Published 12:00 am Saturday, July 1, 2000

Leonard Gray / L’Observateur / July 1, 2000

Enough with all this rain already! I know, I know. We went though several dry weeks and we all watched theground crack and we wondered how we may get through hurricane season, because if an early storm swept in, we’d be literally sunk.

With the ground as hard as concrete, hurricane-related floodwaters would simply drown us all and that would be that.

Predictions are for several named storms and possibly three major ones this season. Get your plywood, batteries, medicine and bottled waterready, folks.

Well, we’ve had some good afternoon showers and thunderstorms in the last several days, and we’ve all gotten a good soaking and hopefully the tomatoes, squash and watermelon are happy.

We’re just in time for the Fourth of July and maybe this will keep down the fireworks.

I know that I was tired of watering my brown and dying lawn, and I’m almost glad to be back to the lush, green, thick grass clogging up my lawnmower blades again.

The old, old saying in Louisiana is if you don’t like the weather, wait a few minutes and it’ll change. We’ve certainly had enough days like that inthe past couple of weeks.

The mornings have been hot and clear. By the early afternoon, massive darkclouds have built up and by the time I knock off work, I’m dashing to my truck because I left the umbrella in it again.

I have a theory about umbrellas – they’re almost utterly worthless.

You step outside, open the umbrella and dash for your vehicle. By the timeyou unlock your door, lower the umbrella, stash it inside and get in yourself, you’re just as drenched as you might have been if you had simply dashed for the car and jumped inside.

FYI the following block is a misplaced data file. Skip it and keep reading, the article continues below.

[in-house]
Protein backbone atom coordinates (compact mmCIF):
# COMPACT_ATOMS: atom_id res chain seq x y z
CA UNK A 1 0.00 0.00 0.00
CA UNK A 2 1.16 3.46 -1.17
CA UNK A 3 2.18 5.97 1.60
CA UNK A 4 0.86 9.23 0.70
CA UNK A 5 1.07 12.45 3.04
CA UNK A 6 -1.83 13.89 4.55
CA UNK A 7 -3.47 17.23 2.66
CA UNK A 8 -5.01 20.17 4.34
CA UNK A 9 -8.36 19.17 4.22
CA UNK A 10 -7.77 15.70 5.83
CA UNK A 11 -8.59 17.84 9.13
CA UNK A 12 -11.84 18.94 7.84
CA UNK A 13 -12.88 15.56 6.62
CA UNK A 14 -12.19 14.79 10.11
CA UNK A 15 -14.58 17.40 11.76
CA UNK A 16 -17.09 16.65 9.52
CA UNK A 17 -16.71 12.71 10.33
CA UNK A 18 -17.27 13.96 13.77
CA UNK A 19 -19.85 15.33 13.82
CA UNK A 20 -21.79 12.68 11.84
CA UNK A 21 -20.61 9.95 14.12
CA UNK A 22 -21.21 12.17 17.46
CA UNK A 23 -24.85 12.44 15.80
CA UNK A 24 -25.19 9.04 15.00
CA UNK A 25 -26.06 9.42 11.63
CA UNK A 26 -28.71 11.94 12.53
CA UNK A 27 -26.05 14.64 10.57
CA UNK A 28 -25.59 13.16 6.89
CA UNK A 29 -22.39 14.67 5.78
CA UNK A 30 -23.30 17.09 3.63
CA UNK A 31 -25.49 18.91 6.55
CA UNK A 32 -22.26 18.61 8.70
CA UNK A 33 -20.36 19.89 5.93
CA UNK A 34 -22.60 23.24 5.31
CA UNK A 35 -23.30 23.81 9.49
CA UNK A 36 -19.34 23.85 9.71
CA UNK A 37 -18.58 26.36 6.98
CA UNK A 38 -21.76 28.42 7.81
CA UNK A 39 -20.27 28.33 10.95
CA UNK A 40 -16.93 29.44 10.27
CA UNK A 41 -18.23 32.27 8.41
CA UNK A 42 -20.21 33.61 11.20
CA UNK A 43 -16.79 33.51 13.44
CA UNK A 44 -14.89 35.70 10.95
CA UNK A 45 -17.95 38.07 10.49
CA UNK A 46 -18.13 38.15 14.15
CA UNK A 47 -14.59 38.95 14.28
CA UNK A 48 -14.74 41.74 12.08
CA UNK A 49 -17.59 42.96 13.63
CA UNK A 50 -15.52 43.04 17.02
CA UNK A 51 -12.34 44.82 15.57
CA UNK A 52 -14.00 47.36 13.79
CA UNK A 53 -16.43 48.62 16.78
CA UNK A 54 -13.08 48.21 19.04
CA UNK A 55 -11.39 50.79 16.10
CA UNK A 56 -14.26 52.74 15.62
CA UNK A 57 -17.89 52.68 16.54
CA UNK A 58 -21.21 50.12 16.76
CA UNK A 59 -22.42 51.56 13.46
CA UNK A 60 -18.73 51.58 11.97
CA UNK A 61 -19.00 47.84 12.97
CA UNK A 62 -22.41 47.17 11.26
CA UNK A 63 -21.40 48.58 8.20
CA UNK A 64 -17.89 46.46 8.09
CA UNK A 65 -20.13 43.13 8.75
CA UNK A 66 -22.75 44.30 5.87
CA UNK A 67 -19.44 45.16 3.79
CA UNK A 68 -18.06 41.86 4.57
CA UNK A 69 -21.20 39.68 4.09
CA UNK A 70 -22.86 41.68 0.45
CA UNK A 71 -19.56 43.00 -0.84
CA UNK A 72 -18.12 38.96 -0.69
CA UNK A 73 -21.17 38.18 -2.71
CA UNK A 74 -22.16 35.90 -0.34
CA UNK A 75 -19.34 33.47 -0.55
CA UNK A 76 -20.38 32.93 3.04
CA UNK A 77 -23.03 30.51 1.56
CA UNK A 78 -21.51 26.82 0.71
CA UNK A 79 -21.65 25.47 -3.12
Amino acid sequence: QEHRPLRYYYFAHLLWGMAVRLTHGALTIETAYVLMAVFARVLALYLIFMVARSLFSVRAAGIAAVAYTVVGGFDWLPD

And again, if you’re in a car and you arrive in a downpour, by the time you get the umbrella, open the door, and open the umbrella, you’re likely already drenched anyway.

Most people seem to have a real problem when they get wet and try to avoid it at all costs. They hold newspapers over their heads (not a goodidea) or huddle under jackets (not very effective), trying to avoid even a few drops to hit their hair.

To me, it’s just easier to keep a towel at most or a handkerchief at least to wipe down once I’m in the truck. Anyway, I’d much rather deal withthat, than with being infernally hot and sweating.

It’s almost funny. I’ve lived in south Louisiana for 38 years and have nevergotten accustomed to the heat. I really, really, really hate being hot. Imuch prefer winter. I bundle up and I’m OK.Of course, I’ve never had to deal with a real winter, with heavy snowfalls, snow plows, snow drifts and sub-freezing temperatures.

Getting back to the rain, there’s also another solution.

I just try to run between the raindrops. It never works but I always like togive it a try.

Hey, you never know…

LEONARD GRAY is a staff reporter for L’Observateur.

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